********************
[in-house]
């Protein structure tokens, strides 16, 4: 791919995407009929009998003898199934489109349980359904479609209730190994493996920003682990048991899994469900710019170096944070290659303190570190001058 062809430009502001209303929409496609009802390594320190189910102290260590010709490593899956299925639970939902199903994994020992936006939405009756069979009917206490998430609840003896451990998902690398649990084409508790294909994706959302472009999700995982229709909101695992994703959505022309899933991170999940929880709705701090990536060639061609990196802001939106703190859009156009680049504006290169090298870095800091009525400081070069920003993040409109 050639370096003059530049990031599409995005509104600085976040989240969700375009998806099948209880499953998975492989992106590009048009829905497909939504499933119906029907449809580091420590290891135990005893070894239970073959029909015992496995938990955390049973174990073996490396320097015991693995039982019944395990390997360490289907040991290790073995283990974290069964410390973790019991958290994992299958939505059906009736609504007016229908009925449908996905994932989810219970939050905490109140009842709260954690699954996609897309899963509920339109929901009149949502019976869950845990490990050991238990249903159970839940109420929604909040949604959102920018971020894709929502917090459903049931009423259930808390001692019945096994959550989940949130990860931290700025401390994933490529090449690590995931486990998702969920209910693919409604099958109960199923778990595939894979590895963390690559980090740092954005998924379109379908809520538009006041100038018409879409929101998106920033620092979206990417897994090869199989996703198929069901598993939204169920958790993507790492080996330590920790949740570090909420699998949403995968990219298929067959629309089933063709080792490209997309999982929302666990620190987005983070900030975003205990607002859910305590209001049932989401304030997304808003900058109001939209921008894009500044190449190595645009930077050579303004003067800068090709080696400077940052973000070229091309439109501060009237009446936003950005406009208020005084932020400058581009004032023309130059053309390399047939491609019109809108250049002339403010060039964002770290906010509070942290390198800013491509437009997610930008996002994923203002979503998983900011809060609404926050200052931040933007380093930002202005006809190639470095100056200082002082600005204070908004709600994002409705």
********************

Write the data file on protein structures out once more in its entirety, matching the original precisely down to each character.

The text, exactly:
[in-house]
């Protein structure tokens, strides 16, 4: 791919995407009929009998003898199934489109349980359904479609209730190994493996920003682990048991899994469900710019170096944070290659303190570190001058 062809430009502001209303929409496609009802390594320190189910102290260590010709490593899956299925639970939902199903994994020992936006939405009756069979009917206490998430609840003896451990998902690398649990084409508790294909994706959302472009999700995982229709909101695992994703959505022309899933991170999940929880709705701090990536060639061609990196802001939106703190859009156009680049504006290169090298870095800091009525400081070069920003993040409109 050639370096003059530049990031599409995005509104600085976040989240969700375009998806099948209880499953998975492989992106590009048009829905497909939504499933119906029907449809580091420590290891135990005893070894239970073959029909015992496995938990955390049973174990073996490396320097015991693995039982019944395990390997360490289907040991290790073995283990974290069964410390973790019991958290994992299958939505059906009736609504007016229908009925449908996905994932989810219970939050905490109140009842709260954690699954996609897309899963509920339109929901009149949502019976869950845990490990050991238990249903159970839940109420929604909040949604959102920018971020894709929502917090459903049931009423259930808390001692019945096994959550989940949130990860931290700025401390994933490529090449690590995931486990998702969920209910693919409604099958109960199923778990595939894979590895963390690559980090740092954005998924379109379908809520538009006041100038018409879409929101998106920033620092979206990417897994090869199989996703198929069901598993939204169920958790993507790492080996330590920790949740570090909420699998949403995968990219298929067959629309089933063709080792490209997309999982929302666990620190987005983070900030975003205990607002859910305590209001049932989401304030997304808003900058109001939209921008894009500044190449190595645009930077050579303004003067800068090709080696400077940052973000070229091309439109501060009237009446936003950005406009208020005084932020400058581009004032023309130059053309390399047939491609019109809108250049002339403010060039964002770290906010509070942290390198800013491509437009997610930008996002994923203002979503998983900011809060609404926050200052931040933007380093930002202005006809190639470095100056200082002082600005204070908004709600994002409705």